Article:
The barn was an essential part of a homestead, housing equipment and feed, and providing shelter for the livestock. You can readily see how the expression “cold as a barn” originated.
Rails split from durable and long-lasting chestnut wood were used for fencing along with the abundance of rocks found throughout the mountains. These fences marked boundaries and kept farm animals in while keeping predators out.
Fruit trees, such as apples, pears, plums, and peaches, provided a welcome addition to the family diet. Varieties of each species were used in different ways. Some apples dried well, others were extremely juicy for making drinks, while some were long-keeping and stored well over long periods of time. The fruit from these trees provided additional income to the mountain farmers. Just a small number of apple trees could yield enough fruit to make saleable amounts of cider. Left to ferment, the cider, stored in kegs or barrels, was easier to transport to the market than fresh fruit.
Every homestead had a root cellar, dug into a hillside where fresh and canned vegetables and fruits could be stored on shelves and in wooden bins until needed. Cured meat such as smoked hams and bacon were hung from the rafters.
A flock of chickens kept the family in eggs and meat, but it was a test of endurance to keep them safe from predators. All cracks in the henhouse were chinked with small pieces of wood and a stout door with wooden pegs was a deterrent to most varmints looking for an easy meal.
Gardens provided fresh vegetables to the family and the crops were protected from unwanted pests and wildlife by enclosing its perimeters with wooden fencing. Scarecrows were erected in or around the garden in the hopes of deterring deer and bear from eating the plants. Lime was used to keep worms and other insects at bay. A typical mountain crop in 1890 might have included corn, potatoes, tomatoes, beans, okra, squash and pumpkins. An herb garden was handy for flavoring meals that otherwise might have tasted bland.
In years past, volunteers as well as Park Service employees provided an interpretive program for the many visitors to the pioneer farm, recreating what life in 1890 might have looked like. During the 2007 season, I had the privilege of being one of the women representing that era, dressing in period clothing and doing daily chores around the farm. Every morning I started a fire in the fireplace and demonstrated the art of cooking over an open fire, fed and watered the chickens and gathered the eggs, cultivated the vegetable and herb gardens and answered any questions visitors might ask about a typical mountain farm of that time period. I remember a man who didn’t believe I could regulate the fire close to the temperature of a conventional oven and bake a batch of apple dumplings just by raking hot embers under a Dutch oven and on top of the lid. I told him to come back in an hour and see for himself. In 60 minutes he was back with a smug look on his face, expecting the dumplings to be burned to a crisp. Imagine his shock when the pot lid was lifted and he was confronted by the fragrant aroma of baked apples, bubbling with syrup and browned to perfection!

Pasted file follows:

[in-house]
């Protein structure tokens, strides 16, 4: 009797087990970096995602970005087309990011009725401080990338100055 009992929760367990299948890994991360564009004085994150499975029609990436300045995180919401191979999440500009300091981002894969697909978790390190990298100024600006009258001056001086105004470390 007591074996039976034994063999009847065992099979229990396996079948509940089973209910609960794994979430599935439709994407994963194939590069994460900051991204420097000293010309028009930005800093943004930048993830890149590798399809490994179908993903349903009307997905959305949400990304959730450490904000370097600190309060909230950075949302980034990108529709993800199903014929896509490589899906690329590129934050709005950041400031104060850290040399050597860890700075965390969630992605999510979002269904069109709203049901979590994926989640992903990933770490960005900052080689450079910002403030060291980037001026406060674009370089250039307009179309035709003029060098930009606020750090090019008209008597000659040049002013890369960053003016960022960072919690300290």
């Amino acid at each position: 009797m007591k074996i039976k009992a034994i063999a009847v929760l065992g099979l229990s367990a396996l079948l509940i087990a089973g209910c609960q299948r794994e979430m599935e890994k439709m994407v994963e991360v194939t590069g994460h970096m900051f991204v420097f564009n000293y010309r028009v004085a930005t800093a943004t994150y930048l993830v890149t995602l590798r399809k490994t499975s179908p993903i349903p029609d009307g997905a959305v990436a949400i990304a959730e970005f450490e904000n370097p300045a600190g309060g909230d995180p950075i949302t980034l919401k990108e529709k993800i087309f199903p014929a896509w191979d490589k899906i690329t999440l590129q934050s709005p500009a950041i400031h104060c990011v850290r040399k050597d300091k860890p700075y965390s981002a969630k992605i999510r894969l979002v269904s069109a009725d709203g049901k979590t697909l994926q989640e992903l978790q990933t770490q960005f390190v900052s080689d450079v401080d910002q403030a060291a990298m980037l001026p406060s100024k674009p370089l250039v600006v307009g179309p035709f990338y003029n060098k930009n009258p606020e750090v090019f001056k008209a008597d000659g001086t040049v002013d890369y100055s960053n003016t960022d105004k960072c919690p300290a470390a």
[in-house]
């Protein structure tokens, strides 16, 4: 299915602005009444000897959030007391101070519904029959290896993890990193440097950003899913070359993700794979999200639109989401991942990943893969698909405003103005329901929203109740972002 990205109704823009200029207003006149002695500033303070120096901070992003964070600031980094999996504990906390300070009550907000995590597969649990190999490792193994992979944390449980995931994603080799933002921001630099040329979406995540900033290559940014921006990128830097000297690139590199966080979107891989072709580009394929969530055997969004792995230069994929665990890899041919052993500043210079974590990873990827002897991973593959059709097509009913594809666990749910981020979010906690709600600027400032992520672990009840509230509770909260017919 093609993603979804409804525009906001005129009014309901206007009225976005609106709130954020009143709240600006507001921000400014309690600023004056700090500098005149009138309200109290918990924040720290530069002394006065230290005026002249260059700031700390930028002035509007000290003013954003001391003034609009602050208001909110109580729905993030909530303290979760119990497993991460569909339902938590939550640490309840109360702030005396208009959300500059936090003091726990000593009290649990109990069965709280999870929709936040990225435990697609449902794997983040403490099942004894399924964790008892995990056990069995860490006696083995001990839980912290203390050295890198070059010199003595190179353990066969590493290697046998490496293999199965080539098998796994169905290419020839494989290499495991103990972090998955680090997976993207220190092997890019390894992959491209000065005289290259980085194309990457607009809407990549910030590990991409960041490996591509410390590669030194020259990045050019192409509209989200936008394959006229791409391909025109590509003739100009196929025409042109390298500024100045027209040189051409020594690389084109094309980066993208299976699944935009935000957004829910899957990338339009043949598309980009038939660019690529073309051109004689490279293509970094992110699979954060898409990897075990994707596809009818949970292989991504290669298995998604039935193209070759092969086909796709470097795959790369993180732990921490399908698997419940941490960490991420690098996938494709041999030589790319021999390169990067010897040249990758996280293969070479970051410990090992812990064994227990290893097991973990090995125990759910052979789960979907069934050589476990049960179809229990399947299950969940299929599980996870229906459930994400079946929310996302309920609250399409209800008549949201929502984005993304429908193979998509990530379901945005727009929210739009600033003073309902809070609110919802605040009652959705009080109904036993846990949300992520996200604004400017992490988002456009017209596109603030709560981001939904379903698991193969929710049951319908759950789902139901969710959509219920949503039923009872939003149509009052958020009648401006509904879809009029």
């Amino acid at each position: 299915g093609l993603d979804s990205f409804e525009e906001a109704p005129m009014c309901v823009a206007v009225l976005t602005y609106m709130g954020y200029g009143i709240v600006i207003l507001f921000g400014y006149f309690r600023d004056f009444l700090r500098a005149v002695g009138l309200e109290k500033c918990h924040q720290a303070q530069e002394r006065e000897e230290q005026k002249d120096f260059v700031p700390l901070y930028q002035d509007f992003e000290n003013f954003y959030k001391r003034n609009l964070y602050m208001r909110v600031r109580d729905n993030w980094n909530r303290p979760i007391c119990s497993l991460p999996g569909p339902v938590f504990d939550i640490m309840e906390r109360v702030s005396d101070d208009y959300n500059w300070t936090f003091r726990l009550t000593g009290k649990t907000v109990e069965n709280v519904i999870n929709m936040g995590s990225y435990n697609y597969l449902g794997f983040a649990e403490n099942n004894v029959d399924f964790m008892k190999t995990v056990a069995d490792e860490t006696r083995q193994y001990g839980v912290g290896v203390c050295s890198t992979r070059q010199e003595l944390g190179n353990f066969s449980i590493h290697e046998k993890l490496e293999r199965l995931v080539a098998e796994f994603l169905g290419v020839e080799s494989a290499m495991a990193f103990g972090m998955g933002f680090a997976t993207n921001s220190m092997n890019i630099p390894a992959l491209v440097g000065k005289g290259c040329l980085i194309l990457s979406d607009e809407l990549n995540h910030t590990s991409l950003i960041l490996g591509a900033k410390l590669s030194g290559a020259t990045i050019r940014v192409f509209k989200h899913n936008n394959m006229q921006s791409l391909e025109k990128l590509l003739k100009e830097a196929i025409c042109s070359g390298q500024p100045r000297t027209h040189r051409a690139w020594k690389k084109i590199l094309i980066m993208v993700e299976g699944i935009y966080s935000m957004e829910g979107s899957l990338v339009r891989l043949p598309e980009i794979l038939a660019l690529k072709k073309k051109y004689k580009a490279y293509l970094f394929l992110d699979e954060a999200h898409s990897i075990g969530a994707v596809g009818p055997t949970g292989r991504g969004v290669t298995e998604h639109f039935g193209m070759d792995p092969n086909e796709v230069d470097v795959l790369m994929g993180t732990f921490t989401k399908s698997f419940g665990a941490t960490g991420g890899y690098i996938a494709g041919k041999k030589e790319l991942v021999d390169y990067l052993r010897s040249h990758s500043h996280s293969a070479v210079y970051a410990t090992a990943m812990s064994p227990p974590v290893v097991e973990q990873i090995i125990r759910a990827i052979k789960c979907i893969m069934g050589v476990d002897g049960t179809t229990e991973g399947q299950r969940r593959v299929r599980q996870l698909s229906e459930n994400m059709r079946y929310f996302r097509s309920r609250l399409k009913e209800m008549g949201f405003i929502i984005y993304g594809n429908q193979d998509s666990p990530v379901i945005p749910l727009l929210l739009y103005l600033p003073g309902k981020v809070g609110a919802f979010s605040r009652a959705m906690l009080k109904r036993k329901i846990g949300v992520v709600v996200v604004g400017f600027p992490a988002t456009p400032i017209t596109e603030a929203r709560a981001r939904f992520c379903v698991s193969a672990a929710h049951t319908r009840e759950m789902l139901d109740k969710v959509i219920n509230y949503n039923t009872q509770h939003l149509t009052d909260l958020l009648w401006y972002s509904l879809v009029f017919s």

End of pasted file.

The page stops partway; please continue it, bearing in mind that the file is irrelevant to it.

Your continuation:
Today, people may walk the self-guided trail through the William Carter farmstead, which was originally a land grant tract given by the Commonwealth of Virginia to induce pioneers to settle the Blue Ridge Mountains and establish the border of the western frontier. Looking at the primitive way of life these hearty people lived without any modern conveniences, one has to respect the hardships they endured just to have a piece of land to call their own.
Information about the Carter farm courtesy of the U. S. Park Service.